June 13, 2018

FAA Accepts Master Plan for Mercer Airport Improvements

By Anne Levin

With acceptance by the Federal Aviation Administration (FAA) received last week, Trenton-Mercer Airport is now able to pursue plans for upgrading, updating, and modernizing. But these projects at the increasingly popular Ewing Township airport do not include an increase in the size or number of flights, according to Mercer County Executive Brian M. Hughes.

“This is just to give people a better experience when they travel in and out,” he said Tuesday. “It’s something we’ve been waiting for a long time. The stamp of approval from the FAA allows us to move forward with scoping plans for a new terminal. The one we have now is about 55 or 60 years old and it lacks many of the modern amenities you’d expect from a growing airport.”

It has been two decades since the airport has updated its master plan. Consultants Urban Engineers and McFarland Johnson have been working on the plan, which is funded 90 percent by the FAA and 10 percent by Mercer County. Three public meetings have been held during the process, and residents of the neighborhood near the airport have expressed concerns about noise, tree removal, and land acquisition.

Hughes said no extensions or dimensional changes to the two runways have been proposed. “We don’t have plans to take over people’s houses. We don’t have plans to buy houses,” he said. “If people want to stay in their houses, they’ll be more than welcome to do so. And the experience going forward will be much like it is right now.”

Improvements and changes to the aging terminal will increase capacity. The existing terminal is 24,780 square feet, and it processes more than 377,000 passengers annually, according to information from the Mercer County website. The proposed upgrade is to increase the capacity to about 125,000 square feet, while still providing four hold rooms and four gates for aircraft.

Better bathrooms, improved baggage collection, and access to concessions after passing through security are also part of the plan. Instead of walking onto the tarmac and climbing steps, passengers will enter the aircraft via boarding bridges. “For many customers, walking onto the tarmac and up the steps is not something they can do easily,” Hughes said.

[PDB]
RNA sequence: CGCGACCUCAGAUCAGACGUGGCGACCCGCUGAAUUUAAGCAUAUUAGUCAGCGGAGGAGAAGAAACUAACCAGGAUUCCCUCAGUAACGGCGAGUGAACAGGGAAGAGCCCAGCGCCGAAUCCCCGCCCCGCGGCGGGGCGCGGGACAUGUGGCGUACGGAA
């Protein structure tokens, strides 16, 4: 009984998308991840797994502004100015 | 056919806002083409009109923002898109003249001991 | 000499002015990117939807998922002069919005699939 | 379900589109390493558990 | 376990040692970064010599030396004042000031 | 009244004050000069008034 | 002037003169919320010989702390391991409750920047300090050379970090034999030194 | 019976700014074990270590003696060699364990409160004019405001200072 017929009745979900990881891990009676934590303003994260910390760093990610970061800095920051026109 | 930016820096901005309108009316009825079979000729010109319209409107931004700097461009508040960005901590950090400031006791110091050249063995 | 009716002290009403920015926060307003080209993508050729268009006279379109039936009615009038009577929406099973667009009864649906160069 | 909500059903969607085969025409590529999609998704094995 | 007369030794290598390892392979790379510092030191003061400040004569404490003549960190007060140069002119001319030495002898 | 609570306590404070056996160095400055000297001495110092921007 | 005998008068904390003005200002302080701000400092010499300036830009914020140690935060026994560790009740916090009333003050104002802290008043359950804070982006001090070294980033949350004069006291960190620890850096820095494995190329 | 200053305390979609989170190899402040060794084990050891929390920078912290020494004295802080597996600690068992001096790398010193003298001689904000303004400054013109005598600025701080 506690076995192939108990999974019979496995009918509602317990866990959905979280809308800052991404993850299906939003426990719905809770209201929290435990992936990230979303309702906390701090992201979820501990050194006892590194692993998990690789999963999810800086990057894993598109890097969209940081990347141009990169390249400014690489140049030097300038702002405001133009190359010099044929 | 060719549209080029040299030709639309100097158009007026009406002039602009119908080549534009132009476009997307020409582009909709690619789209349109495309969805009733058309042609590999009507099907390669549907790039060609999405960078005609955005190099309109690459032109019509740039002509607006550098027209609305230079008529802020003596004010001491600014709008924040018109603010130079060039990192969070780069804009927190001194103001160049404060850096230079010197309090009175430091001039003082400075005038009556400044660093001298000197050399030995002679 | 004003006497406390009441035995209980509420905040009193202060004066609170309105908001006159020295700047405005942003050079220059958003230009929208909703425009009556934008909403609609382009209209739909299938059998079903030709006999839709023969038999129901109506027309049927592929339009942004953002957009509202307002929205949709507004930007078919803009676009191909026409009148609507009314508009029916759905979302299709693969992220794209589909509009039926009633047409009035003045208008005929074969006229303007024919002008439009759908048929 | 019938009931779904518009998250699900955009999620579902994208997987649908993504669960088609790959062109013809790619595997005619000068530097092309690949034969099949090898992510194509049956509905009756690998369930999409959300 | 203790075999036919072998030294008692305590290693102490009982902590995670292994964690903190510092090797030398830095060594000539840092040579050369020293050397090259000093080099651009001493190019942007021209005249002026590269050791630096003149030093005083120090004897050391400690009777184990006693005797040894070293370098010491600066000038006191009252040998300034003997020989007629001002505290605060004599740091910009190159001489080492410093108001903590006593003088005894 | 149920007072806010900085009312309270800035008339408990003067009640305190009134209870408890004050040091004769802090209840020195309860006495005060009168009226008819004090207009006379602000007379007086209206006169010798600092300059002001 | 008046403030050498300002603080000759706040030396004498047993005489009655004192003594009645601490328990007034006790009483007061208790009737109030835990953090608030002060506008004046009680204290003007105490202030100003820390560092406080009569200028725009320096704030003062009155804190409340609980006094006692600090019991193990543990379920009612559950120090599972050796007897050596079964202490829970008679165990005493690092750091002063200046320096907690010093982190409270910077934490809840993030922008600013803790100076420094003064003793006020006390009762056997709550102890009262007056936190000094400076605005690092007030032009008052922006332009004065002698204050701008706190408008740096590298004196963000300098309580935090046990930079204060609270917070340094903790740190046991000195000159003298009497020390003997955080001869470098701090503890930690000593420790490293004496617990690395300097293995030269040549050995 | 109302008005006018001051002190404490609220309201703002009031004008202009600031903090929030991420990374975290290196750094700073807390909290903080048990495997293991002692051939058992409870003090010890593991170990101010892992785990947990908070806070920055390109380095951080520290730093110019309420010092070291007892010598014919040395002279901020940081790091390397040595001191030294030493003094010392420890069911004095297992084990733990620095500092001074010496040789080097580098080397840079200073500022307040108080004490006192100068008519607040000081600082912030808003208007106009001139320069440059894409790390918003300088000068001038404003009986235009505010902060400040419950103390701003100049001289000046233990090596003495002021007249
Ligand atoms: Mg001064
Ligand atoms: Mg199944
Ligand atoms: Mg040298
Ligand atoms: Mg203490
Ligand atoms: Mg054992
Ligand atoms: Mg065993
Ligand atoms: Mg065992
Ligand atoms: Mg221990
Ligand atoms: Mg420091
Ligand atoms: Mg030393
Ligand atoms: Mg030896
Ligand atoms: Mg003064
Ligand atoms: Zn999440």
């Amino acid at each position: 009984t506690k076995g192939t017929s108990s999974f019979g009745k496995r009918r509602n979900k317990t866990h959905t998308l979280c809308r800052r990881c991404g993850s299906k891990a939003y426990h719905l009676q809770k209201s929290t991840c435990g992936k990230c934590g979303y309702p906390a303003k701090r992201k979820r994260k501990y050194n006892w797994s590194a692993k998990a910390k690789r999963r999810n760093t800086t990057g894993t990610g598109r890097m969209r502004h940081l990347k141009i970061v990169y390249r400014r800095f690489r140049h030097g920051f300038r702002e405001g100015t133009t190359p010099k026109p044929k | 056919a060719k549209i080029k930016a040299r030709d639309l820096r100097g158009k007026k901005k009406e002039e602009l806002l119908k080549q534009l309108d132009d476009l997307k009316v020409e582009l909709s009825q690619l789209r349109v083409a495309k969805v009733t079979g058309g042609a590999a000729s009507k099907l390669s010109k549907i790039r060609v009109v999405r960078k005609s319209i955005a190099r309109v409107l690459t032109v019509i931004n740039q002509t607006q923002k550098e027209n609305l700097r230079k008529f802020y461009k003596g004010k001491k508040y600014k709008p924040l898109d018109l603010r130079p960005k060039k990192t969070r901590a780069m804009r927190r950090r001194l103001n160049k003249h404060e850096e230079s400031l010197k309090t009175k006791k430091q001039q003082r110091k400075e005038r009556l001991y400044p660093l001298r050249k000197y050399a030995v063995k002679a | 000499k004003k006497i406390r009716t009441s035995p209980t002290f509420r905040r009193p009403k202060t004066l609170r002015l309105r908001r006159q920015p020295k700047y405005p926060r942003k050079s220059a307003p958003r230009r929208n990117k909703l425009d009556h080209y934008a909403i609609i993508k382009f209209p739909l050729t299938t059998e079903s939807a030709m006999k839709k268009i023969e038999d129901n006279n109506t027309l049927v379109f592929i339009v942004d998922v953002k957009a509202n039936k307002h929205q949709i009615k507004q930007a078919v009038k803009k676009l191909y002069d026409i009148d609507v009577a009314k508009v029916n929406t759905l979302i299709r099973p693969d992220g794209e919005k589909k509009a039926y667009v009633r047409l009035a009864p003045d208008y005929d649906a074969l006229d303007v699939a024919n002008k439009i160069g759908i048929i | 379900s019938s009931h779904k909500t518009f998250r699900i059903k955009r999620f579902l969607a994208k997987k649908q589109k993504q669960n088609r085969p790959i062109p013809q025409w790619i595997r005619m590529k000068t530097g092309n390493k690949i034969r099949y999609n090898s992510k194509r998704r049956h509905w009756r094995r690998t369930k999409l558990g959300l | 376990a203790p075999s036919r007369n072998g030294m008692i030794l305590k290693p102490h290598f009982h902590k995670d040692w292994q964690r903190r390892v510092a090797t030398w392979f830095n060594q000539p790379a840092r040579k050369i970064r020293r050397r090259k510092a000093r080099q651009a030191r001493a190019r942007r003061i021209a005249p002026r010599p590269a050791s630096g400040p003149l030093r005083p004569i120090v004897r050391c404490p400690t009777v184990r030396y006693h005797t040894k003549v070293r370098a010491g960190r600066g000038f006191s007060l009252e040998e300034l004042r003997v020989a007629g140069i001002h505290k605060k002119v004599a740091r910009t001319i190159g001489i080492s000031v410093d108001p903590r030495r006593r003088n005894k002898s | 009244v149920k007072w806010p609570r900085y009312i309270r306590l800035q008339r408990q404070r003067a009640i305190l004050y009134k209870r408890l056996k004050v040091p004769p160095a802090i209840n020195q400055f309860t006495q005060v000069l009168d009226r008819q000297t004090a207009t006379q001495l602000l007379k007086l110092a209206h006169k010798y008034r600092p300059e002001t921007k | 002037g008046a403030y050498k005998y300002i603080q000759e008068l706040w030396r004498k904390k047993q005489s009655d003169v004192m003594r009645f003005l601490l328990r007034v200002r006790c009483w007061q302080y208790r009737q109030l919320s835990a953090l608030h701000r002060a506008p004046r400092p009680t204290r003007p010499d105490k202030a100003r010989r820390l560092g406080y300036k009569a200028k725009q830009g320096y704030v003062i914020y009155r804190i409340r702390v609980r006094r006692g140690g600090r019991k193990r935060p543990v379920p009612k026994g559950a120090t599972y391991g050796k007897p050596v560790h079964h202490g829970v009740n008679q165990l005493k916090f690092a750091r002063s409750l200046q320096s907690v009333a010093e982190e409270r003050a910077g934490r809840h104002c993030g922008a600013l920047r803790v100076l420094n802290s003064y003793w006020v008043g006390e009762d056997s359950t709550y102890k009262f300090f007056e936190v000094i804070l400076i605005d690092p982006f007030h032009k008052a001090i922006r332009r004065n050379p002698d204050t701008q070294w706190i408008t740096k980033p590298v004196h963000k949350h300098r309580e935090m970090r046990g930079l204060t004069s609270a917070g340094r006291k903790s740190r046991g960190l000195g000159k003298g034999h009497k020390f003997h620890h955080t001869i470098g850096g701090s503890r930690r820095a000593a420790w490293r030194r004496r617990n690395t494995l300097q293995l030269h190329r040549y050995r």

The airport, which opened in 1929, is located on what was once a farm field. Several commercial airlines have flown in and out of the airport over the years. Frontier Airlines is currently the only commercial carrier, offering flights to more than 35 cities. For residents of the local area and beyond, the airport has served as a welcome alternative to larger locations such as Newark and Philadelphia.

The planned changes will not alter the intimate feel. “We’re trying to stay within our budget, and also keep that small town feeling where you can drive up, park your car, go through security, and get on the plane relatively quickly,” said Hughes. “That’s what people love about Mercer Airport. We don’t want to change that.”

Hughes said the airport has gotten high marks from the FAA for security. “And they have been very helpful in supporting our taxiway and lighting improvements, which have been going on for a long time,” he said. “Frontier has signed up for another five-year commitment, so we think this is a good time to make improvements. The passenger facility charge that everybody pays will go into those improvements.”

Approval by the FAA does not give the airport the green light to start the construction project. It means that the agency has no safety concerns related to the master plan, and that it conforms to FAA standards. Mercer County can now pursue environmental approvals for beginning the terminal design process. Other projects, including taxiway reconstruction and design work, can be initiated in coming months.

The airport “will not become a mini-Newark with multiple terminals and gates and more flights,” Hughes said. “That is really not the plan here. The plan is now that we have an ongoing concern, let’s make it the best experience we can.”